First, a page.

Polinka by Anton Chekhov, 1887
The magic trick:
Revealing larger themes through a personal conversation
This is the kind of Anton Chekhov story that makes me want to just sit down and write a story myself. It seems so simple. Set a scene. Two characters talking. One is frustrated with the other. As he takes out his personal anger, a larger societal theme is revealed. Simple, right?
And that’s quite a trick on Chekhov’s part.
Patches of red come into Nikolay Timofeitch’s face round his eyes. He crushes the soft feather trimming in his hand and goes on muttering:
“Do you imagine he’ll marry you — is that it? You’d better drop any such fancies. Students are forbidden to marry. And do you suppose he comes to see you with honourable intentions? A likely idea! Why, these fine students don’t look on us as human beings . . . they only go to see shopkeepers and dressmakers to laugh at their ignorance and to drink. They’re ashamed to drink at home and in good houses, but with simple uneducated people like us they don’t care what any one thinks; they’d be ready to stand on their heads. Yes! Well, which feather trimming will you take? And if he hangs about and carries on with you, we know what he is after. . . . When he’s a doctor or a lawyer he’ll remember you: ‘Ah,’ he’ll say, ‘I used to have a pretty fair little thing! I wonder where she is now?’ Even now I bet you he boasts among his friends that he’s got his eye on a little dressmaker.”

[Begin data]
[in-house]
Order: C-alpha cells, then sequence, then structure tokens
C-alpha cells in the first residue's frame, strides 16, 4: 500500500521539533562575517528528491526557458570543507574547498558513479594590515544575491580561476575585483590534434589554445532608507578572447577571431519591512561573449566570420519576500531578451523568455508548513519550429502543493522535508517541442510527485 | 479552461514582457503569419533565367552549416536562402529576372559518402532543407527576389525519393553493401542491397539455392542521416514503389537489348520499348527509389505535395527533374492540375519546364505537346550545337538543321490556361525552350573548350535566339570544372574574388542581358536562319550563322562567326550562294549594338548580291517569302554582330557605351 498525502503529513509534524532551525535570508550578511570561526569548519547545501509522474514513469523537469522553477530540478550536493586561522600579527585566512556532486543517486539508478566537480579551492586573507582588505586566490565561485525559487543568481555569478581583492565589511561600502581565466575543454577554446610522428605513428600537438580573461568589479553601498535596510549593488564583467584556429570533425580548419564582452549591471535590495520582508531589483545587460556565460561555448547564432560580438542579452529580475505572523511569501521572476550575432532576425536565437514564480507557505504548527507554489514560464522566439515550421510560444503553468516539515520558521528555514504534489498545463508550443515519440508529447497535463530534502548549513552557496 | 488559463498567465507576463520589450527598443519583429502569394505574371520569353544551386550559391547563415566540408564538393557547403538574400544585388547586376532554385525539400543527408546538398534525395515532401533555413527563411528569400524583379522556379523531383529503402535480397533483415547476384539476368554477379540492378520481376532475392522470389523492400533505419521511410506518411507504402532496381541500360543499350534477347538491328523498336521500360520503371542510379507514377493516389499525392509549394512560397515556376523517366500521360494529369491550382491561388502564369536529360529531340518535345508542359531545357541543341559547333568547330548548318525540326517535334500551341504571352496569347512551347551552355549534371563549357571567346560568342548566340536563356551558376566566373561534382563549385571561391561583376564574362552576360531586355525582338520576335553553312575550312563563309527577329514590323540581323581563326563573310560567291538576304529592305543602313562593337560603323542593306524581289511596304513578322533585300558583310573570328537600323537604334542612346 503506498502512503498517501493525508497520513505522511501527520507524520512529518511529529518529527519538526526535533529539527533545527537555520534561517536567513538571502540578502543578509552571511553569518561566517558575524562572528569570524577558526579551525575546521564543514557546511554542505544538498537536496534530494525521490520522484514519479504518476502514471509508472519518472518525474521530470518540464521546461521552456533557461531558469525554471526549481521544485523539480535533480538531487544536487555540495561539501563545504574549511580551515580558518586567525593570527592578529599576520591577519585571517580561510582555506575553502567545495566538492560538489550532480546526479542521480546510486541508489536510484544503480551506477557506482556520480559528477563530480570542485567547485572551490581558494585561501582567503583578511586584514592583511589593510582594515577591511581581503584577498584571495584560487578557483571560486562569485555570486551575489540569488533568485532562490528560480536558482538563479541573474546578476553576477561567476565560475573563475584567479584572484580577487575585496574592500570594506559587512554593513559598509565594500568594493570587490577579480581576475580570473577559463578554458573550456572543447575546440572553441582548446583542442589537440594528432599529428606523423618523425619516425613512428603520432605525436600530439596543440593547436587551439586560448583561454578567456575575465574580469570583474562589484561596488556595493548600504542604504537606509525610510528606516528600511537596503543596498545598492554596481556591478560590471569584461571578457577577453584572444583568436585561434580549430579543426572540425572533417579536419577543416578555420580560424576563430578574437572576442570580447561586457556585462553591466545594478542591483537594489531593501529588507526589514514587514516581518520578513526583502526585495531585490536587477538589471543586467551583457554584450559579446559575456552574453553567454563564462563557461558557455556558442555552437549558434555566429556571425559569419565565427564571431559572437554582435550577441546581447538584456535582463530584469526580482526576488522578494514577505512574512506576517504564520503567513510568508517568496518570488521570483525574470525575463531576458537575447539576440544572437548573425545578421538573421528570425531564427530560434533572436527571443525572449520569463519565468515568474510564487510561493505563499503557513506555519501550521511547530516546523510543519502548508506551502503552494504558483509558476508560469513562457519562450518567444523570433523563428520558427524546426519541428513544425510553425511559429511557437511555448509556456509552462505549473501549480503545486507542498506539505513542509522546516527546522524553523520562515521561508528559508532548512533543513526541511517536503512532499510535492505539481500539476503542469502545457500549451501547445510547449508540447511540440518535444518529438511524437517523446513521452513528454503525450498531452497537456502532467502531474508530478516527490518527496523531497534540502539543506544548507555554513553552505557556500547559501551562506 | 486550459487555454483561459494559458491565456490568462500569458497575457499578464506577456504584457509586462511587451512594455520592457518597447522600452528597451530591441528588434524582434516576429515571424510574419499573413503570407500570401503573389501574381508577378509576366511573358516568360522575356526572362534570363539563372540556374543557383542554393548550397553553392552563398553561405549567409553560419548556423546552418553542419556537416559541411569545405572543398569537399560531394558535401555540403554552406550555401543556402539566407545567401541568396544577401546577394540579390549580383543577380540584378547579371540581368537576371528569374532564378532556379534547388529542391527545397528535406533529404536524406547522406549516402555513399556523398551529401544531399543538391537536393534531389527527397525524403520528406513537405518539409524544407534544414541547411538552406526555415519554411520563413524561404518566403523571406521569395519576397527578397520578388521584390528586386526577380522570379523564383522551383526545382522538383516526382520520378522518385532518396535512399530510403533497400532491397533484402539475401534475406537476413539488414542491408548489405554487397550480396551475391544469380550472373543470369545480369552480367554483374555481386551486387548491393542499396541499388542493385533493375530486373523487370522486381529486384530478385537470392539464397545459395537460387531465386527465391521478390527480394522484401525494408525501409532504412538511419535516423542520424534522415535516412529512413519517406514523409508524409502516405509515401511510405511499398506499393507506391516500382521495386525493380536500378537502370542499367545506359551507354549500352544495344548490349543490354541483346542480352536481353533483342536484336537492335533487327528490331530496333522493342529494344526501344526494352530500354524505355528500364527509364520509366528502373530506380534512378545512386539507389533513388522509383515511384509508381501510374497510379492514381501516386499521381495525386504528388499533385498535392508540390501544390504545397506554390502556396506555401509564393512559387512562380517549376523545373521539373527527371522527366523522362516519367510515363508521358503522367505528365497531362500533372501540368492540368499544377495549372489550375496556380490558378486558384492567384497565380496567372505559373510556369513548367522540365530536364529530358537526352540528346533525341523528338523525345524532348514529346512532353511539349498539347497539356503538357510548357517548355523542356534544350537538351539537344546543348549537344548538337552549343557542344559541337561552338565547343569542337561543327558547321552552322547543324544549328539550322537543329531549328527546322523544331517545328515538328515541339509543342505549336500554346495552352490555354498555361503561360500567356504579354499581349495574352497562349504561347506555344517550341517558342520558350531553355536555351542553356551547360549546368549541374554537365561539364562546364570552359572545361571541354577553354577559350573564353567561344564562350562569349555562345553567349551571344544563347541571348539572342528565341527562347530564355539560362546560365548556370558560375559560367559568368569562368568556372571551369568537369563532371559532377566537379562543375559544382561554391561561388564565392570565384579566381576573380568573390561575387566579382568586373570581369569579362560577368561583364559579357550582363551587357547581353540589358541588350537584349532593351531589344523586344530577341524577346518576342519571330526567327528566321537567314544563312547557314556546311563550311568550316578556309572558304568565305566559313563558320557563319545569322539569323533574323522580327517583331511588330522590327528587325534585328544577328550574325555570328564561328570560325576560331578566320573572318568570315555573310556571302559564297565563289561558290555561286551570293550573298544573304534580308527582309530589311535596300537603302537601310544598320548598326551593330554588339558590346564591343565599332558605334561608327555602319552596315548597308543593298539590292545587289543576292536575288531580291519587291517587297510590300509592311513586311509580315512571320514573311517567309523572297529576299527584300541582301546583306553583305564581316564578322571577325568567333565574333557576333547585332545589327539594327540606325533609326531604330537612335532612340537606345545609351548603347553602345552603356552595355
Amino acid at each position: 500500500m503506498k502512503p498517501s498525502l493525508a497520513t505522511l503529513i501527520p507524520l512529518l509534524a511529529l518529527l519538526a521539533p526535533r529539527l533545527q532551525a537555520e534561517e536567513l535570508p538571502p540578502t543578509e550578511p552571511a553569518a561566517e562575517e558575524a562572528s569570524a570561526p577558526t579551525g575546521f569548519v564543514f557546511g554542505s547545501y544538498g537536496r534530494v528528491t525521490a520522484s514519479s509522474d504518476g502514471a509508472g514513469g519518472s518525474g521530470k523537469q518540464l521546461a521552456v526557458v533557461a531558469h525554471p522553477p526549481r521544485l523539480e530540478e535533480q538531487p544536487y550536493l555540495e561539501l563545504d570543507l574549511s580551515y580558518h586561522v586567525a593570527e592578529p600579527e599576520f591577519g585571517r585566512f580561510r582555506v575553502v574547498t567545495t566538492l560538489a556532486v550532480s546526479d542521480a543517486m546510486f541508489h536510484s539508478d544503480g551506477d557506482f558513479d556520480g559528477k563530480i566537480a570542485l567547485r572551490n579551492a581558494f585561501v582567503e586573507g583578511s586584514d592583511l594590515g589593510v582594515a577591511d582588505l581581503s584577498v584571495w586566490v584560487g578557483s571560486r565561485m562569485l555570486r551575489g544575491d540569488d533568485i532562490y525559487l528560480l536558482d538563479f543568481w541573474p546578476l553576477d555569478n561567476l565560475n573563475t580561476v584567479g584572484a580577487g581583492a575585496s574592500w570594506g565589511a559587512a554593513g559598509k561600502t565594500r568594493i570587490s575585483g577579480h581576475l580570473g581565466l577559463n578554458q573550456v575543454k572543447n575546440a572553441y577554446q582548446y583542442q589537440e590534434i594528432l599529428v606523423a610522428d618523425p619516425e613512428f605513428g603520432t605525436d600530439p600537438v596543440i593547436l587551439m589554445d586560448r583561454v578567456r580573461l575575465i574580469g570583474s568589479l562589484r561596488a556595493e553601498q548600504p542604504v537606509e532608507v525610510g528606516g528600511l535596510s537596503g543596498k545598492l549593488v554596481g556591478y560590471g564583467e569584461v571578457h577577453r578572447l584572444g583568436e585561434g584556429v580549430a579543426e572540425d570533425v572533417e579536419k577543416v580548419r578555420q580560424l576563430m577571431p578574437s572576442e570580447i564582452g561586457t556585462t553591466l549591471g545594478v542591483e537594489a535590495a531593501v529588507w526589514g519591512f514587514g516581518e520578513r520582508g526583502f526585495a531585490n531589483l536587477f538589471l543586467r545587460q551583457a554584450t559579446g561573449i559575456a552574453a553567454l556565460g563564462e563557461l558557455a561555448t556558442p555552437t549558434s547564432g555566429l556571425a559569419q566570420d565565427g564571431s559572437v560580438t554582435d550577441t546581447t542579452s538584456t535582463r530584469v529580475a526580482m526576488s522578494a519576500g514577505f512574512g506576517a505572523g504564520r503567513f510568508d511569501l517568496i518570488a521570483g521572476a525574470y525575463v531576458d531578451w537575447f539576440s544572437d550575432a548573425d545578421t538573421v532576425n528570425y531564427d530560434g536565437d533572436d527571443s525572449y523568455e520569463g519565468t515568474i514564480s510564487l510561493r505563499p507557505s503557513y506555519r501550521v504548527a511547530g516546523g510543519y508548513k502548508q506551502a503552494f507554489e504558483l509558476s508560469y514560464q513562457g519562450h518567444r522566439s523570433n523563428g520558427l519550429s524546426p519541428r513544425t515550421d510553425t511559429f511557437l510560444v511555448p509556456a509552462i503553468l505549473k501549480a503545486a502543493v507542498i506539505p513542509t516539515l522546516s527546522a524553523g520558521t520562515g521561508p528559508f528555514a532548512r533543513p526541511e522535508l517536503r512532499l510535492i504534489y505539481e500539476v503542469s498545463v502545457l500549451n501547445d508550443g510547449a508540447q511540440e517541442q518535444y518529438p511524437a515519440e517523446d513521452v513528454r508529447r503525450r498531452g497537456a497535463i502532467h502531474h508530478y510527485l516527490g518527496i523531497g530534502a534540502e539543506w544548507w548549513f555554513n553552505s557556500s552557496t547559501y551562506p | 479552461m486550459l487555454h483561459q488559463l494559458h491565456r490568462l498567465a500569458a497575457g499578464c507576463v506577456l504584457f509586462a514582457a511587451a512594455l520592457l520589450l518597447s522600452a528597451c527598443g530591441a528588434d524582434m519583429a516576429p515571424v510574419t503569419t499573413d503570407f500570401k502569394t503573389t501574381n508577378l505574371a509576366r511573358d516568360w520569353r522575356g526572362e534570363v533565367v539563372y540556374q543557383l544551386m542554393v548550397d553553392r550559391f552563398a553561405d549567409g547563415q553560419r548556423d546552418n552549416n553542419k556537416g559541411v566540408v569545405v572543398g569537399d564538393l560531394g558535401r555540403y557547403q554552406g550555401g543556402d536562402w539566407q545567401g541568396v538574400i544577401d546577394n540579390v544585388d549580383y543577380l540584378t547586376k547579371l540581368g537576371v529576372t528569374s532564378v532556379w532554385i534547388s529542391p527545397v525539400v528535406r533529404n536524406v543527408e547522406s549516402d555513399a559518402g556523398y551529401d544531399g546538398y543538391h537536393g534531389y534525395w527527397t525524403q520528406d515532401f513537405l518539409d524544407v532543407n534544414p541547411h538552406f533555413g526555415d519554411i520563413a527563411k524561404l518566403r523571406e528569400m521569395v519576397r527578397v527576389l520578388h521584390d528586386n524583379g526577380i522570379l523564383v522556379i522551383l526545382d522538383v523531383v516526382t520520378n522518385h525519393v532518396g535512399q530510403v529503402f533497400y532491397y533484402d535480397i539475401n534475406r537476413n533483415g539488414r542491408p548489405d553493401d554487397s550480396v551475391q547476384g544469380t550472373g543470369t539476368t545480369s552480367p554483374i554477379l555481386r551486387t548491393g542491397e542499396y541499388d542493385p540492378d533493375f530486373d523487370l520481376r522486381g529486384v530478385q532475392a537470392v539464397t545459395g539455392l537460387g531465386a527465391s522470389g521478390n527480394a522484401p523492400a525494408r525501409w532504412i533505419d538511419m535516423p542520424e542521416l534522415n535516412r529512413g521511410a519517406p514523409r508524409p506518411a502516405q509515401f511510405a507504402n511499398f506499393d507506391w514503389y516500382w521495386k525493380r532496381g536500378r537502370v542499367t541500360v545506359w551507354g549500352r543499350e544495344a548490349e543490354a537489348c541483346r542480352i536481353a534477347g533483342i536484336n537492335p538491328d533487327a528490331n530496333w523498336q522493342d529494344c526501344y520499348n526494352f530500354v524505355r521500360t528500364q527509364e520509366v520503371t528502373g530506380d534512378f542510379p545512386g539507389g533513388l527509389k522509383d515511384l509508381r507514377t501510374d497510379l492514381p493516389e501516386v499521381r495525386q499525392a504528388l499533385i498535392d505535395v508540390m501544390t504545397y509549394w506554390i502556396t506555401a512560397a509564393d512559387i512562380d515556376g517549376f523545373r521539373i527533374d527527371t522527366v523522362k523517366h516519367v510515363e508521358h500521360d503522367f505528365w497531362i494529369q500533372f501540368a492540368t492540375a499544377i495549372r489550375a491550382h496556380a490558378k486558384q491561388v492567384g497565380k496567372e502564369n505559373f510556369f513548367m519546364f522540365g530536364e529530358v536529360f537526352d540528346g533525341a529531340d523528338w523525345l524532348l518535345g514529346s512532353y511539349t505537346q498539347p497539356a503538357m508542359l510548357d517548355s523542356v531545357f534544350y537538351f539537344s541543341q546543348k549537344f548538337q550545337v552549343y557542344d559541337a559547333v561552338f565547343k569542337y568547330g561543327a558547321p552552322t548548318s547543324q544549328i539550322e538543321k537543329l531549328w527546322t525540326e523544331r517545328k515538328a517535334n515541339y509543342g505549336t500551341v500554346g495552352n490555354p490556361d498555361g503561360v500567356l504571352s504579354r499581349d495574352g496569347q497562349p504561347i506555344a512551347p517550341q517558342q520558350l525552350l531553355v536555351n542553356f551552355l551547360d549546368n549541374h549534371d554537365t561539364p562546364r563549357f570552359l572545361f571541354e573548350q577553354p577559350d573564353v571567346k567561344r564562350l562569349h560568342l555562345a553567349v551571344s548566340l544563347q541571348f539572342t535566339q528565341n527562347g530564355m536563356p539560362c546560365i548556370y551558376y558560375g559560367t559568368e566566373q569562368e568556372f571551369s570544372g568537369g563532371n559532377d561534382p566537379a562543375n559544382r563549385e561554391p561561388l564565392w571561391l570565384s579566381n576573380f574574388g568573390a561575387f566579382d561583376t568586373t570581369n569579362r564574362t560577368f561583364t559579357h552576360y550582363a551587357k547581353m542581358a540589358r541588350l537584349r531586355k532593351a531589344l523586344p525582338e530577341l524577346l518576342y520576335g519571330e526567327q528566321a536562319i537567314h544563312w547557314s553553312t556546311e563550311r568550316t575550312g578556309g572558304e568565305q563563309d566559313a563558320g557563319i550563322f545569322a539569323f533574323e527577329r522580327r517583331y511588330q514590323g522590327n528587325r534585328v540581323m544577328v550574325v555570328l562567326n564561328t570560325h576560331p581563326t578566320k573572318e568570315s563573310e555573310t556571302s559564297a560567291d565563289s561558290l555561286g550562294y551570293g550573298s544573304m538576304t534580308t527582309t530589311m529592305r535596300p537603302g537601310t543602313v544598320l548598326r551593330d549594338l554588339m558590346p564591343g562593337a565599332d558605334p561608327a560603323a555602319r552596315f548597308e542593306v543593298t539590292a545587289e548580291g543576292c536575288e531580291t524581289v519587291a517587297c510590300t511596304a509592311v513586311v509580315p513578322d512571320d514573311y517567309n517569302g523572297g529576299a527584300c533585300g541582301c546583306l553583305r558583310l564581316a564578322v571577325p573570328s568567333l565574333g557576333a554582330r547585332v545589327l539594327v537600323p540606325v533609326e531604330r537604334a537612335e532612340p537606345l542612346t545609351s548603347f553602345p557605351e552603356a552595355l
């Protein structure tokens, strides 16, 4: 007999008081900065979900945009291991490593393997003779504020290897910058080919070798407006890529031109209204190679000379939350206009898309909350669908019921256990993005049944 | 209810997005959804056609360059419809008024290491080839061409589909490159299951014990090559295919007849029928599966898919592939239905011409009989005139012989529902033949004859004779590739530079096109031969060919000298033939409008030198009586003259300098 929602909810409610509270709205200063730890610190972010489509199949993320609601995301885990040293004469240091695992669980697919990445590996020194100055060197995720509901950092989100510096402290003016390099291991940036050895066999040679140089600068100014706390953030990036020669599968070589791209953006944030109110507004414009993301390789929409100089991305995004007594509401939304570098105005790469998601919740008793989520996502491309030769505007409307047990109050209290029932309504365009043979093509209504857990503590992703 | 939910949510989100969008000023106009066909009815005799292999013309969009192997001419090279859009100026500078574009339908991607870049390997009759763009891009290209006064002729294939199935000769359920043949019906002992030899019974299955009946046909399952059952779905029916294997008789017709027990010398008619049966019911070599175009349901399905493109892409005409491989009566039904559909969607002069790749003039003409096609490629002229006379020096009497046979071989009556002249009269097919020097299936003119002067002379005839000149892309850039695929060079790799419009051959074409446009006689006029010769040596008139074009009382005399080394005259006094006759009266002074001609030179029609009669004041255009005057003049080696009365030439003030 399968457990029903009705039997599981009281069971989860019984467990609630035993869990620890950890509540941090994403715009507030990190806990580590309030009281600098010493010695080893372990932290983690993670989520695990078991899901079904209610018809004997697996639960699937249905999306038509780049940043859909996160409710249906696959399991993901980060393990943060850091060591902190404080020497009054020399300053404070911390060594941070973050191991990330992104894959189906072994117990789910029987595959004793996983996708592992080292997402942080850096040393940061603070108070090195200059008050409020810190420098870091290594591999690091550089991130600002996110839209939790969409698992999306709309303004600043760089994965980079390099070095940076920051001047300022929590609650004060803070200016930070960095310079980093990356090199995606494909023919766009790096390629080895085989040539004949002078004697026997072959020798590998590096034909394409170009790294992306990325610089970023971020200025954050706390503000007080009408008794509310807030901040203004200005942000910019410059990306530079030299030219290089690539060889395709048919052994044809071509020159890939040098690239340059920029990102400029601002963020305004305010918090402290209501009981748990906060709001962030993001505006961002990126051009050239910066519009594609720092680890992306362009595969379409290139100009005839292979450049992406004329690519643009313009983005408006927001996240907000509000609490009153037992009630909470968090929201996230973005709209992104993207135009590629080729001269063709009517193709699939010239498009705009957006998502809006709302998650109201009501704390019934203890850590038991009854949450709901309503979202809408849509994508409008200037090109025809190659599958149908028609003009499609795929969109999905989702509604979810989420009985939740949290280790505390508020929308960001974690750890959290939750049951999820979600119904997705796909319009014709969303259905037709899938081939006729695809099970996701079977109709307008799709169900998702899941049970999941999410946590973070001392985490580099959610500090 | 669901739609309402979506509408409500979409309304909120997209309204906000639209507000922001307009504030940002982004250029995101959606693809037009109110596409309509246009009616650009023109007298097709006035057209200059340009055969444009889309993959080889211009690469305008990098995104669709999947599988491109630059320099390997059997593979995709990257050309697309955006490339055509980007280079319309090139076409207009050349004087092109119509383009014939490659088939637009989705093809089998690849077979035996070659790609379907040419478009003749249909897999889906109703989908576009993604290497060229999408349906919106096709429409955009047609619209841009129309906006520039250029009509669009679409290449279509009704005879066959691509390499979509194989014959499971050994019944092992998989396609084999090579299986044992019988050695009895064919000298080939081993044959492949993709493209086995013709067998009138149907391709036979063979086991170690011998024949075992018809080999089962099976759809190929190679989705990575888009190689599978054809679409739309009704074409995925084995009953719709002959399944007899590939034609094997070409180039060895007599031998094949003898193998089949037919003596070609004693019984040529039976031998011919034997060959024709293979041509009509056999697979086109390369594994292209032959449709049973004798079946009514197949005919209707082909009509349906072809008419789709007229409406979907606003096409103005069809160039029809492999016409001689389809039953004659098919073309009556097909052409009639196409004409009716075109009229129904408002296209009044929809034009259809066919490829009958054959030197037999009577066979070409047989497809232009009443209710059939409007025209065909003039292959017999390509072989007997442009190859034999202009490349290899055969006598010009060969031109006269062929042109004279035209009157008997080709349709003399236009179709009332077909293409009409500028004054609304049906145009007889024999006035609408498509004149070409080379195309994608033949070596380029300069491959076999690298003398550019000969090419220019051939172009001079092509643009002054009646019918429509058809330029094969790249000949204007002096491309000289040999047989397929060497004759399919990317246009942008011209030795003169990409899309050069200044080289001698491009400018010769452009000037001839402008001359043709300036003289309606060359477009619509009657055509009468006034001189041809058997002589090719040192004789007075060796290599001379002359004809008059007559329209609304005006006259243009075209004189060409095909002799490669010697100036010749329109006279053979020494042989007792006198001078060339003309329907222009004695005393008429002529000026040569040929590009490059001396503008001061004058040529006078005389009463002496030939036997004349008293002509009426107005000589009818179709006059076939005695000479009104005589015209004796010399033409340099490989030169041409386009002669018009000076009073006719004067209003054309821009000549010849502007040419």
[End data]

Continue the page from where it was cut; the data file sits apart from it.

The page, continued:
Polinka sits down and gazes pensively at the pile of white boxes.
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